Sections were incubated with primary anti–WT-1, anti-F4/80, or anti-CD68 antibodies for 18 h at 4°C, followed by a fluorescein isothiocyanate–conjugated donkey anti-rat antibody (Invitrogen, Milan, Italy). After further blocking in avidin–biotin, sections were incubated with a rabbit anti-CB2 antibody for 1 h, followed by incubation with a biotinylated swine anti-rabbit IgG antibody (Dako, Glostrup, Denmark) and Alexa 555–conjugated streptavidin (Invitrogen).
Expression of CB2, CB1, nephrin, ZO-1, diacylglycerol lipase (DAGLα), monoacylglycerol lipase (MAGL), transforming growth factor-β1 (TGF-β1), CCR2, extracellular signal–related kinase (ERK), Akt, and p38 was measured in total protein extracts from either renal cortex or cultured podocytes by immunoblotting (available in the Supplementary Data).
Podocyte cell culture.
Conditionally immortalized mouse podocytes were provided by P. Mundel (University of Miami, Miami, FL) and cultured as previously described (24). Expression of CB1/CB2 receptors was also assessed in immortalized podocytes of human origin, which were established, characterized, and cultured as we have previously reported (5,25). Selected experiments were performed in murine primary podocytes obtained from both wild-type C57BL6 and knockout CB2 mice (B6.129P2-Cnr2tm1Dgen/J mice; Jackson Laboratories). Glomeruli were isolated using the Dynabeads method (21), and primary human podocytes were established as we have previously described (5,25).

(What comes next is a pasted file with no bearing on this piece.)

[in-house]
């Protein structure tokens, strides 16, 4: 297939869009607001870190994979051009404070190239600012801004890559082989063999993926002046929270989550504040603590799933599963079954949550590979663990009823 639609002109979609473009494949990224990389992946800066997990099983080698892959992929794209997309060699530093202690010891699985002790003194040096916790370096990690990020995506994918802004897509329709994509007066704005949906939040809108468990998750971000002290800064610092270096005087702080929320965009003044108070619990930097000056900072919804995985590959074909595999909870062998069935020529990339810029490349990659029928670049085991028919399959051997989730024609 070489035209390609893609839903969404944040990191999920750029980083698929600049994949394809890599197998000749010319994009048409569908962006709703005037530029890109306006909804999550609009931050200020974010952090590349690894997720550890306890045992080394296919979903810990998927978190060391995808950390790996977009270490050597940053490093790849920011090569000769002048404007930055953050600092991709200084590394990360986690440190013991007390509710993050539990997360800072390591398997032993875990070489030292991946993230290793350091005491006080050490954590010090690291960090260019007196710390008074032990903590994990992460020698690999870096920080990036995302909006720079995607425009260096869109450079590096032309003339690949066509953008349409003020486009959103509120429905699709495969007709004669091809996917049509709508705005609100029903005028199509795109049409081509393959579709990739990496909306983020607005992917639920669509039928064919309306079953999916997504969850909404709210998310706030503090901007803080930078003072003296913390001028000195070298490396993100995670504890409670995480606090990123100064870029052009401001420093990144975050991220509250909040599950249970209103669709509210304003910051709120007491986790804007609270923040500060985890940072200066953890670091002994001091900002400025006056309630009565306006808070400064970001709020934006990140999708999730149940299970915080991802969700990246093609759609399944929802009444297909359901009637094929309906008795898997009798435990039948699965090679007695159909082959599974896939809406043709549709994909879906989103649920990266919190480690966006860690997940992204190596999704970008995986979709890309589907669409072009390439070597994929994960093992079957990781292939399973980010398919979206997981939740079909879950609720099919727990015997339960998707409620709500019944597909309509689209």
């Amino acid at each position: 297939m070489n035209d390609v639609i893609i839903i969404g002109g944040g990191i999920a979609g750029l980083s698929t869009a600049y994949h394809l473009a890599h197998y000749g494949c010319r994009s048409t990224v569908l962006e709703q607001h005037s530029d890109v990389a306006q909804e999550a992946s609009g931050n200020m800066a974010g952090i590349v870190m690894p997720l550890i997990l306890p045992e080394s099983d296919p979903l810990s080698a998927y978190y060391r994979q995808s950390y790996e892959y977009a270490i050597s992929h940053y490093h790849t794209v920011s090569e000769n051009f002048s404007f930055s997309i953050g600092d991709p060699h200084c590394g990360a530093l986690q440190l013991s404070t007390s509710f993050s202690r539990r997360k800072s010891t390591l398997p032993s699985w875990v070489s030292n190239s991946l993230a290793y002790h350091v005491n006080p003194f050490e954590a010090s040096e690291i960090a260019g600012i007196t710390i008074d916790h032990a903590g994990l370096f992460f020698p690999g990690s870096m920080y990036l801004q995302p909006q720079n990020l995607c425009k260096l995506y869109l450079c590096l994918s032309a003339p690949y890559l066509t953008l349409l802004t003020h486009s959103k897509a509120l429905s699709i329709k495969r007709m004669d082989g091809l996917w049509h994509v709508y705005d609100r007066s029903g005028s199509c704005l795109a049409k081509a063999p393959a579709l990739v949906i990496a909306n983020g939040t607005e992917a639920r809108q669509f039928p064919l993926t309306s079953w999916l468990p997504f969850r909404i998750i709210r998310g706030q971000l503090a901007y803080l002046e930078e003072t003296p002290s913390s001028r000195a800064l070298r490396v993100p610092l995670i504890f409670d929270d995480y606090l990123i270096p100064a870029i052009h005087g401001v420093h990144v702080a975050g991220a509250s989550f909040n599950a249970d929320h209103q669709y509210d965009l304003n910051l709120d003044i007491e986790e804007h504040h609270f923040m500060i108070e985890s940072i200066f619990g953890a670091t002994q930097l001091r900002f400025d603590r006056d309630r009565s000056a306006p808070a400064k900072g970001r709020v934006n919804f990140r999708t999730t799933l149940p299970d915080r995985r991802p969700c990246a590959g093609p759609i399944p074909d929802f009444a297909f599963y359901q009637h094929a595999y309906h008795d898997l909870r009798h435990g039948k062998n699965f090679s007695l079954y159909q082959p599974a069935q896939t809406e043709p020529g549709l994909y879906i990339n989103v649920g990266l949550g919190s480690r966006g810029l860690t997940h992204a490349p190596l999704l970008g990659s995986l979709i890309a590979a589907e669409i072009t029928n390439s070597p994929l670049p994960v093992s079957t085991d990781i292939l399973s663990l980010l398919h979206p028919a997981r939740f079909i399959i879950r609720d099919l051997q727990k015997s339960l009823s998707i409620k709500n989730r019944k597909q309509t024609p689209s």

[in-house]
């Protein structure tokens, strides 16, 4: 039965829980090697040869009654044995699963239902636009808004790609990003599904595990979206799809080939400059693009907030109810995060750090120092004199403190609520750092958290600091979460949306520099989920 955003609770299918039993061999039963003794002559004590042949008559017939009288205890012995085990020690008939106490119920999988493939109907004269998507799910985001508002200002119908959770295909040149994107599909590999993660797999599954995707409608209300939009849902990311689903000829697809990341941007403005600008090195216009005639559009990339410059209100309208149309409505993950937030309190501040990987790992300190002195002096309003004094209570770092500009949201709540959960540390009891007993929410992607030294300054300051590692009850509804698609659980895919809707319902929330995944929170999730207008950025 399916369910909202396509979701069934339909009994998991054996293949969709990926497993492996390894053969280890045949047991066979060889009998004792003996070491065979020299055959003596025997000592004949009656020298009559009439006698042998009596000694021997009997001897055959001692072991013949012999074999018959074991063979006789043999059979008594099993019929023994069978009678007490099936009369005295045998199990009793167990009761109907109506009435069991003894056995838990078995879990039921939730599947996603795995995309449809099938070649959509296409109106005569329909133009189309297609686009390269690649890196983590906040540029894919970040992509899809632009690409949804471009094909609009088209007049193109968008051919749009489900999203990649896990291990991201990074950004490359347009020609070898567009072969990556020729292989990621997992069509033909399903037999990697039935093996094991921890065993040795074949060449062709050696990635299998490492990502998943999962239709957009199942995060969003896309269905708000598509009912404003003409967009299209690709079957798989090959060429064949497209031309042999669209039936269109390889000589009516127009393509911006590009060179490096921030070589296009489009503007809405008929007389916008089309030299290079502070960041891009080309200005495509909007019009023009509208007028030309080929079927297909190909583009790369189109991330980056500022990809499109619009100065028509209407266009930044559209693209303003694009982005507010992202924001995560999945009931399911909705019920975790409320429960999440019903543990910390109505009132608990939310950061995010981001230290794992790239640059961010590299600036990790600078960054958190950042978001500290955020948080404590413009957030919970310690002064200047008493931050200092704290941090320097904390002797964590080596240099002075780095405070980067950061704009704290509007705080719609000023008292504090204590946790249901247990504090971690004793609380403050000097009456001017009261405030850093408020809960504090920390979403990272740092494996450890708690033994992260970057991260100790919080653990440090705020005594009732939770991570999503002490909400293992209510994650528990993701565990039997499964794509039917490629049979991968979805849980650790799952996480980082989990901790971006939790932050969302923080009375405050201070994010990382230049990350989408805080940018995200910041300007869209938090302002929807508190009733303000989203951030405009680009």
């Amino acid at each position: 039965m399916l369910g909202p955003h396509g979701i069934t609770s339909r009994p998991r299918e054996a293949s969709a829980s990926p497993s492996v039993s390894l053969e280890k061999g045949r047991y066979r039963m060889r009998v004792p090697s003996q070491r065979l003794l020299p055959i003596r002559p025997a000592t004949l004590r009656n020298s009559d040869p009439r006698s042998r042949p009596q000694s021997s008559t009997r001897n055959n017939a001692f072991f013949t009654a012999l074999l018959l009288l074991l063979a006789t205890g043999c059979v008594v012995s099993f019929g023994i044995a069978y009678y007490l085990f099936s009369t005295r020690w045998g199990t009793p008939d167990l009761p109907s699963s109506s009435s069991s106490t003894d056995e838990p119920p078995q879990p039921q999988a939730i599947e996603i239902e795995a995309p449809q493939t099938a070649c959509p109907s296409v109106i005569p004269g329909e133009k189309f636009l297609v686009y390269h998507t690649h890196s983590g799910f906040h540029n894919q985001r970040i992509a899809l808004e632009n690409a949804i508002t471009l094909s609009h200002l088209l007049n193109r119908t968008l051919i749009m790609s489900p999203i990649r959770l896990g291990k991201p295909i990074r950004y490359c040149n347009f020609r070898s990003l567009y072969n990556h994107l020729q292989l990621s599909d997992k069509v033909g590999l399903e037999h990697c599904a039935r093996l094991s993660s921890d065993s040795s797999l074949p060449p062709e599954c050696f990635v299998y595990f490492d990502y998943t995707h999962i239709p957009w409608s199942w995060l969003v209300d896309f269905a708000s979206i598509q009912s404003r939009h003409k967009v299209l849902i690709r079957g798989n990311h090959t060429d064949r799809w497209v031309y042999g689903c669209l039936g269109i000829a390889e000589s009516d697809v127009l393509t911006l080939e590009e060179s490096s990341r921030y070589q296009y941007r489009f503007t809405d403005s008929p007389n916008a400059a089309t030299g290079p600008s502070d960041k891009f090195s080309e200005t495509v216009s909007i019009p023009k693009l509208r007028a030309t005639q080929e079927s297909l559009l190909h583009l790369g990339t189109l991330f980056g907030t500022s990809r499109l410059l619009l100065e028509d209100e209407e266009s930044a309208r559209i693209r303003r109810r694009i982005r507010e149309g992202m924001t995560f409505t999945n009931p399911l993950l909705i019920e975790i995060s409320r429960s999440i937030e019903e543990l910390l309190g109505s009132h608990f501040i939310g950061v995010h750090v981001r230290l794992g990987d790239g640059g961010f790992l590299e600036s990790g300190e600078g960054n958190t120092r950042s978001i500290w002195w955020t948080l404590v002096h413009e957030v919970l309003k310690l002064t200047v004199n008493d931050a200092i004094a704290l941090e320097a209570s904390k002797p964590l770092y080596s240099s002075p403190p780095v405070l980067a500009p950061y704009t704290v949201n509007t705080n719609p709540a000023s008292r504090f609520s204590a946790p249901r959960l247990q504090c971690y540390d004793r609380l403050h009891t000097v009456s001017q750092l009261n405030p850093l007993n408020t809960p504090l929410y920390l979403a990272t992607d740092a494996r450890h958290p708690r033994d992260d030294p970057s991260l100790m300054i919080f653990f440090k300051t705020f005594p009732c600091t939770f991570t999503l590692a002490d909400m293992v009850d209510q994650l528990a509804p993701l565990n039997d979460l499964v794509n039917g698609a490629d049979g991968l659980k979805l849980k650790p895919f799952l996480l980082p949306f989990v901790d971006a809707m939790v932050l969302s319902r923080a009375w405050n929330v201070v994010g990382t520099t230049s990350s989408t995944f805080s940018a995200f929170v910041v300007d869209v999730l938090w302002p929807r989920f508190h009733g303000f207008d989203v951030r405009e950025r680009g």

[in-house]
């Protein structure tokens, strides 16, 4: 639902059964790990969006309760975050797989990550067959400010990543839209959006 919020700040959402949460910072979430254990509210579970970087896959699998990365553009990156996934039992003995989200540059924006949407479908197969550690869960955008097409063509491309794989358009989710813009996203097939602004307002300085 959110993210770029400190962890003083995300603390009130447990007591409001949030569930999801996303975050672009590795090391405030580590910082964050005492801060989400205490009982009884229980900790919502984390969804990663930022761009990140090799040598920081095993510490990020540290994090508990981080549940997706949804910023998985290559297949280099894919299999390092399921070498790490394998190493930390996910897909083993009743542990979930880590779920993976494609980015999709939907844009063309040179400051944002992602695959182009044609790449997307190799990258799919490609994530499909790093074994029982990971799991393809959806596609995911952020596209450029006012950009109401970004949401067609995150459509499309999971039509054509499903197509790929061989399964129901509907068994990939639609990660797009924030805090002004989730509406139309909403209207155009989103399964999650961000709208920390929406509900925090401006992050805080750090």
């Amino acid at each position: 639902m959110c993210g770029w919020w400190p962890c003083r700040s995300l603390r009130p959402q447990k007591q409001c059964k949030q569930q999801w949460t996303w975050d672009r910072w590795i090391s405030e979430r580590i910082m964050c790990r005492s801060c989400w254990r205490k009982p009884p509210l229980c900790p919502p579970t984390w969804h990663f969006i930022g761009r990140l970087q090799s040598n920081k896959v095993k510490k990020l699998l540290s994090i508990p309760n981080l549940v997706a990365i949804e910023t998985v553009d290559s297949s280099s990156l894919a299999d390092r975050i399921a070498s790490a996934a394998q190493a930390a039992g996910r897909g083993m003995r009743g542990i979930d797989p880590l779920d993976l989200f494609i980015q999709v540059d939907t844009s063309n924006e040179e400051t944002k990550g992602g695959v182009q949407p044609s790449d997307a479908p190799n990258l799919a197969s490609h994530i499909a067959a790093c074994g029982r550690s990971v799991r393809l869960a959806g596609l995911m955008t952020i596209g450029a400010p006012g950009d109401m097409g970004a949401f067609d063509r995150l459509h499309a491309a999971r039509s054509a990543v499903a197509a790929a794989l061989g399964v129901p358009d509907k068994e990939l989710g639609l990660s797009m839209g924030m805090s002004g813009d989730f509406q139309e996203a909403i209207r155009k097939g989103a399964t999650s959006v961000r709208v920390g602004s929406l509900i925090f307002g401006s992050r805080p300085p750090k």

To investigate the effect of CB1 on CB2 expression/signaling, CB1 expression was stably knocked down in murine podocytes using HuSH 29mer short hairpin RNA (shRNA) constructs against CB1 in a (pGFP)-V-RS vector (OriGene Technologies, Rockville, MD). A scrambled shRNA and an empty vector served as controls. Transfection was performed in undifferentiated podocytes using Lipofectamine LTX reagent (Invitrogen). Stable transfectants were selected by addition of 10 μg/mL puromycin (Santa Cruz, Heidelberg, Germany). Selected clonal cell lines were placed under nonpermissive conditions and tested for CB1 expression.
In vitro experiments.
After serum deprivation for 24 h, differentiated podocytes were exposed to either AM1241 (10 μmol/L) or AM630 (10 μmol/L) for 24 h. Appropriate dilutions of DMSO were added as vehicle controls in all experiments. In a subset of experiments, cells were exposed to AM1241 either in the presence or in the absence of an Akt (inhibitor VIII, 1 μmol/L) (26) or a p38 (SB202190, 1 μmol/L) inhibitor.